Flat Broke in the Free Market: How Globalization Fleeced Working People

Overview

A powerful, accessible, and eye-opening analysis of the global economy.
Growing up in an African American working-class family in the Midwest, Jon Jeter watched the jobs undergirding a community disappear. As a journalist for the Washington Post (twice a Pulitzer Prize finalist), he reported on the freemarket reforms of the IMF and the World Bank, which in a single generation created a transnational underclass.Led by the United States, nations around the world stopped making ...
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Flat Broke in the Free Market: How Globalization Fleeced Working People

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Overview

A powerful, accessible, and eye-opening analysis of the global economy.
Growing up in an African American working-class family in the Midwest, Jon Jeter watched the jobs undergirding a community disappear. As a journalist for the Washington Post (twice a Pulitzer Prize finalist), he reported on the freemarket reforms of the IMF and the World Bank, which in a single generation created a transnational underclass.Led by the United States, nations around the world stopped making things and starting buying them, imbibing a risky cocktail of deindustrialization, privatization, and anti-inflationary monetary policy. Jeter gives the consequences of abstract economic policies a human face, and shows how our chickens are coming home to roost in the form of the subprime mortgage scandal, the food crisis, and the fraying of traditional social bonds (marriage). From Rio de Janeiro to Shanghai to Soweto to Chicago’s South Side and Washington, DC, Jeter shows us how the economic prescriptions of “the Washington Consensus” have only deepened poverty—while countries like Chile and Venezuela have flouted the conventional wisdom and prospered.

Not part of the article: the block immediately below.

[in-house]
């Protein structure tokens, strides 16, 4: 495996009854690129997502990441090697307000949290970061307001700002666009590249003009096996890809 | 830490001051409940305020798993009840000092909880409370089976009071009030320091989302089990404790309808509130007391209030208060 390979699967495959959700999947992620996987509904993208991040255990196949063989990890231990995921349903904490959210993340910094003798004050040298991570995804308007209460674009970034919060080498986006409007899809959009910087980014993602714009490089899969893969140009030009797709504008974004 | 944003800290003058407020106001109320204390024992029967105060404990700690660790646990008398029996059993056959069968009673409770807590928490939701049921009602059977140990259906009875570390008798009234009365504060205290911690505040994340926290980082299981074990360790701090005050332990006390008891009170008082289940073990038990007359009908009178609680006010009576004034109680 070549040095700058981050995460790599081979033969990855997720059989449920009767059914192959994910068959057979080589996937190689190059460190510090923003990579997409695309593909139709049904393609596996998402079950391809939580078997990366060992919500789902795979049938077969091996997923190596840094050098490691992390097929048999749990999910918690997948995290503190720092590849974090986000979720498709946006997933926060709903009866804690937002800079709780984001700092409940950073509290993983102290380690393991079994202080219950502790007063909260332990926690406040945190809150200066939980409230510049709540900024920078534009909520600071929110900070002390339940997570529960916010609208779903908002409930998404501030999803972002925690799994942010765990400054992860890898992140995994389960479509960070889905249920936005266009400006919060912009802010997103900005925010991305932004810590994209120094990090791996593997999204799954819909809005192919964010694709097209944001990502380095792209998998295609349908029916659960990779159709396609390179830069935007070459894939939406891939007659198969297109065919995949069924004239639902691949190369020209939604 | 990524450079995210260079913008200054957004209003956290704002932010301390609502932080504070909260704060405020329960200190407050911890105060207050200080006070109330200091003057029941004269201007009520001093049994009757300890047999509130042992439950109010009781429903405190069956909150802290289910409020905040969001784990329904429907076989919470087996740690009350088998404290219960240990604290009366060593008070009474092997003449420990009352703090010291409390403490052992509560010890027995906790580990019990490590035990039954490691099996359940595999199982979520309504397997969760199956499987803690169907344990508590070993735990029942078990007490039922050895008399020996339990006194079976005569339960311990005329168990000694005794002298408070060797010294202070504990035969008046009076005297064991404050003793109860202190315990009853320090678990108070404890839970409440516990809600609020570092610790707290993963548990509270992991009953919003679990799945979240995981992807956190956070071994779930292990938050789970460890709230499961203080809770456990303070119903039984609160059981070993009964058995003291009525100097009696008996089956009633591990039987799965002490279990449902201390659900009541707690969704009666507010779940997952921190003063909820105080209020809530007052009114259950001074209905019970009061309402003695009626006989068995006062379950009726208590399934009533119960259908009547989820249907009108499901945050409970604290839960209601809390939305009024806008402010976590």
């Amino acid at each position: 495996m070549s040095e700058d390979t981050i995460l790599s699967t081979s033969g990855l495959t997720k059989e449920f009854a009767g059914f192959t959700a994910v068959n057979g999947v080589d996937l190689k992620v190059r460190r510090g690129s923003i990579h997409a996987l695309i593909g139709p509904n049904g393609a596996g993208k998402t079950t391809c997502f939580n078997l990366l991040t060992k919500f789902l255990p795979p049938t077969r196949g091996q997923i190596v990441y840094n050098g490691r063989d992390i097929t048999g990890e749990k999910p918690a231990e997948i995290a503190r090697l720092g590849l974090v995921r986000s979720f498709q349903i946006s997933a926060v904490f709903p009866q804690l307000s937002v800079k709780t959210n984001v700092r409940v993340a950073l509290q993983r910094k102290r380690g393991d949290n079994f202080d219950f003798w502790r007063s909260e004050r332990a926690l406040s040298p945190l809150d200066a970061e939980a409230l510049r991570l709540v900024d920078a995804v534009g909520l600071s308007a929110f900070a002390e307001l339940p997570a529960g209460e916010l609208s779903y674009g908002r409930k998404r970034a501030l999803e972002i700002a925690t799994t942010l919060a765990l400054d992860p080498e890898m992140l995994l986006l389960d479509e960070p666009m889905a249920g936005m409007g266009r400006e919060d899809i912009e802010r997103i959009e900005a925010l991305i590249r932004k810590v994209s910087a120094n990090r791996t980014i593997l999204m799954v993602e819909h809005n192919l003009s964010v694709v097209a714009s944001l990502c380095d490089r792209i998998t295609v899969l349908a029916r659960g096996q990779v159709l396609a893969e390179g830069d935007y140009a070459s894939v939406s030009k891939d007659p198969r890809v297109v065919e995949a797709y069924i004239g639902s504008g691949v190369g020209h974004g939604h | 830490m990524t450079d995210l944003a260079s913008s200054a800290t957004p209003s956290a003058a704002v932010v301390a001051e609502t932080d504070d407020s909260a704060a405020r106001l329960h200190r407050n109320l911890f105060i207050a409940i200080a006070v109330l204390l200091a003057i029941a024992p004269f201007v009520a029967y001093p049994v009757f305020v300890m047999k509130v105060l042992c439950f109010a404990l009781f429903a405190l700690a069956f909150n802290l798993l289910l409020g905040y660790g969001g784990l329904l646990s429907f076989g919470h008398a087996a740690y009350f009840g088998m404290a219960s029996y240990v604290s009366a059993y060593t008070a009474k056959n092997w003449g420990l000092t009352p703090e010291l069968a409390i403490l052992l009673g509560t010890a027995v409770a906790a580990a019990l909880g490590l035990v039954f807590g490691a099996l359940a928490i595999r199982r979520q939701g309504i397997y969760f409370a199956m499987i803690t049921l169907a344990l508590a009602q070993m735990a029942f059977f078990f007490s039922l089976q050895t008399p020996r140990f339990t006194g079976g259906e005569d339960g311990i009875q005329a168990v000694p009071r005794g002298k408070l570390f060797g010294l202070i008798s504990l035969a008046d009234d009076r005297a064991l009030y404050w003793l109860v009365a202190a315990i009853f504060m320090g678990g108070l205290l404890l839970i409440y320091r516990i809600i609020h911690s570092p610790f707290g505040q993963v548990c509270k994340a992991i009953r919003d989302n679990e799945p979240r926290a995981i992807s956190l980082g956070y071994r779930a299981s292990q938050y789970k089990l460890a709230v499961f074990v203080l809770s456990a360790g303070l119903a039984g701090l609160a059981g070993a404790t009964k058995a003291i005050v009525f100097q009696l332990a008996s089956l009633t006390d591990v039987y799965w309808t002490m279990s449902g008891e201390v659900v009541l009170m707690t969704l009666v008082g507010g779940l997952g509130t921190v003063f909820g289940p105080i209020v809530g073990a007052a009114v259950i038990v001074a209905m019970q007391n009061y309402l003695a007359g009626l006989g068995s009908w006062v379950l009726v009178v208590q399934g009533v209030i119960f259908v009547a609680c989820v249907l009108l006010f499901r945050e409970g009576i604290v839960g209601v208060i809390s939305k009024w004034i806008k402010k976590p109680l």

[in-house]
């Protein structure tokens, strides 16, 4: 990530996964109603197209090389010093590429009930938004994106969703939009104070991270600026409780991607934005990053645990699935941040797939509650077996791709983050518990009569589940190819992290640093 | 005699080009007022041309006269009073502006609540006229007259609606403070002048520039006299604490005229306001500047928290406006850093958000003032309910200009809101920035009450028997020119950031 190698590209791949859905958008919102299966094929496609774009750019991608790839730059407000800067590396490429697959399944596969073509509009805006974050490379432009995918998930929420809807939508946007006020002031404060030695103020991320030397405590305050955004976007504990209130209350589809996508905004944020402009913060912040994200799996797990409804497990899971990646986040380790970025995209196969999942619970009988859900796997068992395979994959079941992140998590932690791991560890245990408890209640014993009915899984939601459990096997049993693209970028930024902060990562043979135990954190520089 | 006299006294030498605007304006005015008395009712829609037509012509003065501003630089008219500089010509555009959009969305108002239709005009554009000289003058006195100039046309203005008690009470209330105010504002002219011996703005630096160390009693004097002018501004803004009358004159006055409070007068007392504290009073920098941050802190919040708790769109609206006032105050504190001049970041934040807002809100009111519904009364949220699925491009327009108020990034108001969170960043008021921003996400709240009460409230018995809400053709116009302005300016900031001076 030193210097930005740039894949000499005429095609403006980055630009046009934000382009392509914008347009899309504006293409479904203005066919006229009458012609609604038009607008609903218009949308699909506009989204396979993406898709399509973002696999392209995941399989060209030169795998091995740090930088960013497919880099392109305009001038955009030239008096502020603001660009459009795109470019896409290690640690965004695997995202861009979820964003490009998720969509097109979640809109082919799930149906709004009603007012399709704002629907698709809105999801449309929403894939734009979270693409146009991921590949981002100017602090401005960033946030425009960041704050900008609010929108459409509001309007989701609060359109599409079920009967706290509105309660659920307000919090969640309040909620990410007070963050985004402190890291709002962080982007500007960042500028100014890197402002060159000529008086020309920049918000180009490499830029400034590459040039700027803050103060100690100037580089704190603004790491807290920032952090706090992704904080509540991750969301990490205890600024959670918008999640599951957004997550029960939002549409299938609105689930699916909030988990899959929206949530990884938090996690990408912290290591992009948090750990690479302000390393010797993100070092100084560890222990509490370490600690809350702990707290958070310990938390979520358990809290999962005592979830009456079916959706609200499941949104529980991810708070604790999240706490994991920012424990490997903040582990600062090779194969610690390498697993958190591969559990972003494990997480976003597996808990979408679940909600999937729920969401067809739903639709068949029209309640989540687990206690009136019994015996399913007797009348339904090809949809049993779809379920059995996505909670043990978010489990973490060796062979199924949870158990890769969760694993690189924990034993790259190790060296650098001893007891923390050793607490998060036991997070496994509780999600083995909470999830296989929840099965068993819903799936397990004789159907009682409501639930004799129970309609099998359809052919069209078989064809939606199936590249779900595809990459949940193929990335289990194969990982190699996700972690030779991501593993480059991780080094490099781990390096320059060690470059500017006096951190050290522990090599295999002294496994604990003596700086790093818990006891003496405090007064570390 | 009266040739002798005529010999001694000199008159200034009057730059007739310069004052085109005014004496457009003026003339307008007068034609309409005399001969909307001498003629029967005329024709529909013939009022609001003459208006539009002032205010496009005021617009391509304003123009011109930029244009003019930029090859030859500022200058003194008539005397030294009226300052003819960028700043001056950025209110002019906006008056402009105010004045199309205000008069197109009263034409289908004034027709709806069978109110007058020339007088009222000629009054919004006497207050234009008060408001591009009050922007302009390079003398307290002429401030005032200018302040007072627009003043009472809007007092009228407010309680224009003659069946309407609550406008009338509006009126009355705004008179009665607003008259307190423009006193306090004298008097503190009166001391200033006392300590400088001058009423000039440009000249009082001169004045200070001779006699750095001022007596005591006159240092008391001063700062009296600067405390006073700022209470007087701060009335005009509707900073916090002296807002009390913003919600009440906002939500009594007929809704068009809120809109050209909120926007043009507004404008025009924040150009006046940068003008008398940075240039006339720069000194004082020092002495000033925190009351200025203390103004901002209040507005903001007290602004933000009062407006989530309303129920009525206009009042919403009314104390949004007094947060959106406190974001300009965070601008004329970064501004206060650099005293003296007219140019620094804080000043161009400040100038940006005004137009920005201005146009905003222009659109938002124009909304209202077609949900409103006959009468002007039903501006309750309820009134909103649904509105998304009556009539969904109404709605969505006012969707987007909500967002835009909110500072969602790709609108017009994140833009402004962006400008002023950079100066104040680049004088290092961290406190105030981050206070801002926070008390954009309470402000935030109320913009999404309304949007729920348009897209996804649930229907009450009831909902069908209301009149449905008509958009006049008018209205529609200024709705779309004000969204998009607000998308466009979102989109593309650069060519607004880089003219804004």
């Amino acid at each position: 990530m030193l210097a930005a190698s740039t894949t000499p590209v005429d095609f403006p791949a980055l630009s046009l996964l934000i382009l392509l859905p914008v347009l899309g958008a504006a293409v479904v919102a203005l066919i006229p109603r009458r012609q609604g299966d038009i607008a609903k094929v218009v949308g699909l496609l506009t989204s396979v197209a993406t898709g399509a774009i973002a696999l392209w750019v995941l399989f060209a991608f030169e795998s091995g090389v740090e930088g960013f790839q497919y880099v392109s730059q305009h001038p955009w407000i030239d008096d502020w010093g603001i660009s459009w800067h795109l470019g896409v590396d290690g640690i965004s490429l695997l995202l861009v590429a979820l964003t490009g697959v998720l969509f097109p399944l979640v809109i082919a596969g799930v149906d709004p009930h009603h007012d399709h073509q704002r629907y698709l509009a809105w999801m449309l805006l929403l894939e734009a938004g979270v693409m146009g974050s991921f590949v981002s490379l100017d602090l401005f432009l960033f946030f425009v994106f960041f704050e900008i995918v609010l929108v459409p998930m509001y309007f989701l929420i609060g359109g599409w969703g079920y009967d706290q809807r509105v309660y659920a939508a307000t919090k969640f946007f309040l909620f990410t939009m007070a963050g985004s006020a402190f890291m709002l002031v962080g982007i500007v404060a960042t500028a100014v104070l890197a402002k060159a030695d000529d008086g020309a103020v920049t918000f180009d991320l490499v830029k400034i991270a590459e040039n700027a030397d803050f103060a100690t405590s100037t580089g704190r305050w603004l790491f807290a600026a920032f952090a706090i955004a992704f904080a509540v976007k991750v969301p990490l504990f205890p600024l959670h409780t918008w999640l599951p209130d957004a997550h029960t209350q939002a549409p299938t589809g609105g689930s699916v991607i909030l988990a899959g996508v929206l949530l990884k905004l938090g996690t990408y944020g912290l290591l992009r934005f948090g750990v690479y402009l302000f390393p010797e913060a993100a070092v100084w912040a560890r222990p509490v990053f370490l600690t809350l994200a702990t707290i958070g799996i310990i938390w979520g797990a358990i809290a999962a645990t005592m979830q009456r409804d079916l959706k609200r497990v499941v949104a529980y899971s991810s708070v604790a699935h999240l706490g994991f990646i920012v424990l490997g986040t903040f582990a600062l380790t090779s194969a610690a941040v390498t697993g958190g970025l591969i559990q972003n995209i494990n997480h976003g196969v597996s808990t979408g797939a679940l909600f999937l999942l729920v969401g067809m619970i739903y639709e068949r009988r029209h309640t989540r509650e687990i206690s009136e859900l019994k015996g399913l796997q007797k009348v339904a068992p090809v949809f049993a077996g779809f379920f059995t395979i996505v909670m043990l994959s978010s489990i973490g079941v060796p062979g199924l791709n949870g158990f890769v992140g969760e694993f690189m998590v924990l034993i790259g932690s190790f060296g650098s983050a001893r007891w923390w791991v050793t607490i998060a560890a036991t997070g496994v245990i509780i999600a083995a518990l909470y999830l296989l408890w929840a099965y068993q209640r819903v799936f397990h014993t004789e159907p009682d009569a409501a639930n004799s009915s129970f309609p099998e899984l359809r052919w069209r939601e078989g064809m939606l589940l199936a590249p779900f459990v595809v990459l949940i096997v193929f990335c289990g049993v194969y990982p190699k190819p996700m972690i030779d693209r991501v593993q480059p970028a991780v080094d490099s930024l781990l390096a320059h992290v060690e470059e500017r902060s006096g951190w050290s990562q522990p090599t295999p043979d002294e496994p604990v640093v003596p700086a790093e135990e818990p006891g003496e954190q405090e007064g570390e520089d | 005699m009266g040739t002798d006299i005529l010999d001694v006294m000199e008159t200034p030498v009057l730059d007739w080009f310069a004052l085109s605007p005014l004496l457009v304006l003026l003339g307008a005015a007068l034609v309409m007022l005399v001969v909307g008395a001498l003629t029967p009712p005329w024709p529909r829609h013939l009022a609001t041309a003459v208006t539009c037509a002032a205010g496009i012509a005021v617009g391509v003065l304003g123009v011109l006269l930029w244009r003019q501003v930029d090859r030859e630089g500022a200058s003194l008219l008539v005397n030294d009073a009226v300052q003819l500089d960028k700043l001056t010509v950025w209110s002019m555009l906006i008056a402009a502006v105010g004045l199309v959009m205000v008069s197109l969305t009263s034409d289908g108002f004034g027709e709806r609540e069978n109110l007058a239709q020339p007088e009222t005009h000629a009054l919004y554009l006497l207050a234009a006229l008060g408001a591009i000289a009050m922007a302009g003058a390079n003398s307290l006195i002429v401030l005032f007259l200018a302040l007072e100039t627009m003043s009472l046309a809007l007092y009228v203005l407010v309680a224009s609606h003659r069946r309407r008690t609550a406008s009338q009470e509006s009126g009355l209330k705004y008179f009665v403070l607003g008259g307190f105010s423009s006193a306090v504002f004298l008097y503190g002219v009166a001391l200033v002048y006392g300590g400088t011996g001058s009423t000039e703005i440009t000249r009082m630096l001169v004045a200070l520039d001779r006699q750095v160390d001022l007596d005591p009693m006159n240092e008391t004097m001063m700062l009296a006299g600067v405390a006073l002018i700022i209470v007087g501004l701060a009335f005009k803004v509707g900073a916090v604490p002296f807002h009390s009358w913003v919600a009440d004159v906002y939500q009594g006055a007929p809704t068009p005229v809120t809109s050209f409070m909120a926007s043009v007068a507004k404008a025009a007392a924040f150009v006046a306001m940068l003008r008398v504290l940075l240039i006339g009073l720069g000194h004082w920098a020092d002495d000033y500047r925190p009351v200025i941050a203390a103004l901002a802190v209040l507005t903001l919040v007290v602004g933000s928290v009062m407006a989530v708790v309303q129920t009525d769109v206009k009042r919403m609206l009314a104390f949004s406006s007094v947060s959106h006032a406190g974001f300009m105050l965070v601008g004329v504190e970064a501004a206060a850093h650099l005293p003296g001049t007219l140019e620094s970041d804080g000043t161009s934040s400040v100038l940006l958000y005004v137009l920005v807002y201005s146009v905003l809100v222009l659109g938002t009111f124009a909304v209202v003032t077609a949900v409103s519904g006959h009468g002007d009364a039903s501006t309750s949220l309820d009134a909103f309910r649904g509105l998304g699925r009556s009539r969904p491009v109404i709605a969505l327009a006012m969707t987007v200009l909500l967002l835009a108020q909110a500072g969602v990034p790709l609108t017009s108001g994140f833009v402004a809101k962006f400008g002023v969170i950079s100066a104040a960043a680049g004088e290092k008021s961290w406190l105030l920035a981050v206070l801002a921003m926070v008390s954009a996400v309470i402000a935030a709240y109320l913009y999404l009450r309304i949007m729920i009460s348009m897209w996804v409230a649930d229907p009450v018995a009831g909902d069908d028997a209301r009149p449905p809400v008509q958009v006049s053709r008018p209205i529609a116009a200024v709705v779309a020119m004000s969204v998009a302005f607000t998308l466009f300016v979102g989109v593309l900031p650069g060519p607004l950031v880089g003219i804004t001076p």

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Editorial Reviews

Publishers Weekly

In an eloquent, no-holds-barred indictment of globalization, Jeter, former Washington Post bureau chief for southern Africa, weaves the narratives of prostitutes in Buenos Aires and cab drivers in Brazil, tomato sellers in Zambia and an upwardly mobile black woman in Chicago into an analysis of how globalization and free trade have transformed many of the world's manufacturing hubs into "global flea markets." There are true moments of heartbreak, particularly when Jeter shows how globalization has slowed progress in postapartheid South Africa and mingles with racism in Brazil, where employers and the state target poor black women for forced sterilization for the putative sake of a larger work force. "The ghetto is in its ascendancy," he writes, challenging free trade orthodoxy and its ability to reduce poverty with examples of nations like Chile which have rethought their attitudes toward globalization and are moving toward new strength and independence. Jeter's stinging criticisms are a catalyst for a truthful and painful discussion about who a "global economy" helps and who it destroys. (May)